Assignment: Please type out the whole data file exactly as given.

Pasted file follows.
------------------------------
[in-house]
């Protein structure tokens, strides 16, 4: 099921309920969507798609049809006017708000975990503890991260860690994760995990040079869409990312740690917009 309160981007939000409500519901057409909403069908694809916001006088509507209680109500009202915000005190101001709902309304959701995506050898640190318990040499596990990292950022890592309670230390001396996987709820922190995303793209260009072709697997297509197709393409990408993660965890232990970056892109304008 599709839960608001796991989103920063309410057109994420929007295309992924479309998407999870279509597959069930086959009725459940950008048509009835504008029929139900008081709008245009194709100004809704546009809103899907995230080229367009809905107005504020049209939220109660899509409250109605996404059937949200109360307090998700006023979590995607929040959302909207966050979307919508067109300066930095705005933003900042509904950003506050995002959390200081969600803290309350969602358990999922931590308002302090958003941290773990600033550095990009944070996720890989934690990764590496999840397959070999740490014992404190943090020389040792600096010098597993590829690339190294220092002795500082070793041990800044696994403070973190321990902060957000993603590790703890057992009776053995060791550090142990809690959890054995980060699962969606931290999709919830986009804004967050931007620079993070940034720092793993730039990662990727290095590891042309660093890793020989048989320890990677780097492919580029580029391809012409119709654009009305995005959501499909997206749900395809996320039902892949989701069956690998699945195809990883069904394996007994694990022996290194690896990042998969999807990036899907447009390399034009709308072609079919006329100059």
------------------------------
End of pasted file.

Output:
[in-house]
């Protein structure tokens, strides 16, 4: 099921309920969507798609049809006017708000975990503890991260860690994760995990040079869409990312740690917009 309160981007939000409500519901057409909403069908694809916001006088509507209680109500009202915000005190101001709902309304959701995506050898640190318990040499596990990292950022890592309670230390001396996987709820922190995303793209260009072709697997297509197709393409990408993660965890232990970056892109304008 599709839960608001796991989103920063309410057109994420929007295309992924479309998407999870279509597959069930086959009725459940950008048509009835504008029929139900008081709008245009194709100004809704546009809103899907995230080229367009809905107005504020049209939220109660899509409250109605996404059937949200109360307090998700006023979590995607929040959302909207966050979307919508067109300066930095705005933003900042509904950003506050995002959390200081969600803290309350969602358990999922931590308002302090958003941290773990600033550095990009944070996720890989934690990764590496999840397959070999740490014992404190943090020389040792600096010098597993590829690339190294220092002795500082070793041990800044696994403070973190321990902060957000993603590790703890057992009776053995060791550090142990809690959890054995980060699962969606931290999709919830986009804004967050931007620079993070940034720092793993730039990662990727290095590891042309660093890793020989048989320890990677780097492919580029580029391809012409119709654009009305995005959501499909997206749900395809996320039902892949989701069956690998699945195809990883069904394996007994694990022996290194690896990042998969999807990036899907447009390399034009709308072609079919006329100059």